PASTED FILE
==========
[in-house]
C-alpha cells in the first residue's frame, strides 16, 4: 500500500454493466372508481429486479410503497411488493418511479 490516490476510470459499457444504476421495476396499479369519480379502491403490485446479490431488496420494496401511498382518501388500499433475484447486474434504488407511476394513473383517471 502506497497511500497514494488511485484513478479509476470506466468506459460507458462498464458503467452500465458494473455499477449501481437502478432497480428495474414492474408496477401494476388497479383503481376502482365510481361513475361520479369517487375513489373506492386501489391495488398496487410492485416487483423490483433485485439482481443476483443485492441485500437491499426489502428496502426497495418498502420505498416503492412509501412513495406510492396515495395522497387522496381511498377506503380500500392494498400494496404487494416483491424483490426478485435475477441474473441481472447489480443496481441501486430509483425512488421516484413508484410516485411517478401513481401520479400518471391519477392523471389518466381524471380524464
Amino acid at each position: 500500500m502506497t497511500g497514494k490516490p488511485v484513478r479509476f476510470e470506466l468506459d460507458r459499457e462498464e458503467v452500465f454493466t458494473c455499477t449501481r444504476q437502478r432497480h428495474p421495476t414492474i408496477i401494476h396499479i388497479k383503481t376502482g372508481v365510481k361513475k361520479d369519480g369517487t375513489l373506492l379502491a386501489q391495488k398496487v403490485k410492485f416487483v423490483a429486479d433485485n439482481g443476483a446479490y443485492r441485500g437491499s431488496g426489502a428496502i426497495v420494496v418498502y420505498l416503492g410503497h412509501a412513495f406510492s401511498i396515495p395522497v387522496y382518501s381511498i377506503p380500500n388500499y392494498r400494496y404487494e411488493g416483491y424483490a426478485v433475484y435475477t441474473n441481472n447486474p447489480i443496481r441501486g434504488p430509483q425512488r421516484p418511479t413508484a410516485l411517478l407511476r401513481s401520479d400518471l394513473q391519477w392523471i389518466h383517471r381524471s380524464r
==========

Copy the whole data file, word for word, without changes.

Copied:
[in-house]
C-alpha cells in the first residue's frame, strides 16, 4: 500500500454493466372508481429486479410503497411488493418511479 490516490476510470459499457444504476421495476396499479369519480379502491403490485446479490431488496420494496401511498382518501388500499433475484447486474434504488407511476394513473383517471 502506497497511500497514494488511485484513478479509476470506466468506459460507458462498464458503467452500465458494473455499477449501481437502478432497480428495474414492474408496477401494476388497479383503481376502482365510481361513475361520479369517487375513489373506492386501489391495488398496487410492485416487483423490483433485485439482481443476483443485492441485500437491499426489502428496502426497495418498502420505498416503492412509501412513495406510492396515495395522497387522496381511498377506503380500500392494498400494496404487494416483491424483490426478485435475477441474473441481472447489480443496481441501486430509483425512488421516484413508484410516485411517478401513481401520479400518471391519477392523471389518466381524471380524464
Amino acid at each position: 500500500m502506497t497511500g497514494k490516490p488511485v484513478r479509476f476510470e470506466l468506459d460507458r459499457e462498464e458503467v452500465f454493466t458494473c455499477t449501481r444504476q437502478r432497480h428495474p421495476t414492474i408496477i401494476h396499479i388497479k383503481t376502482g372508481v365510481k361513475k361520479d369519480g369517487t375513489l373506492l379502491a386501489q391495488k398496487v403490485k410492485f416487483v423490483a429486479d433485485n439482481g443476483a446479490y443485492r441485500g437491499s431488496g426489502a428496502i426497495v420494496v418498502y420505498l416503492g410503497h412509501a412513495f406510492s401511498i396515495p395522497v387522496y382518501s381511498i377506503p380500500n388500499y392494498r400494496y404487494e411488493g416483491y424483490a426478485v433475484y435475477t441474473n441481472n447486474p447489480i443496481r441501486g434504488p430509483q425512488r421516484p418511479t413508484a410516485l411517478l407511476r401513481s401520479d400518471l394513473q391519477w392523471i389518466h383517471r381524471s380524464r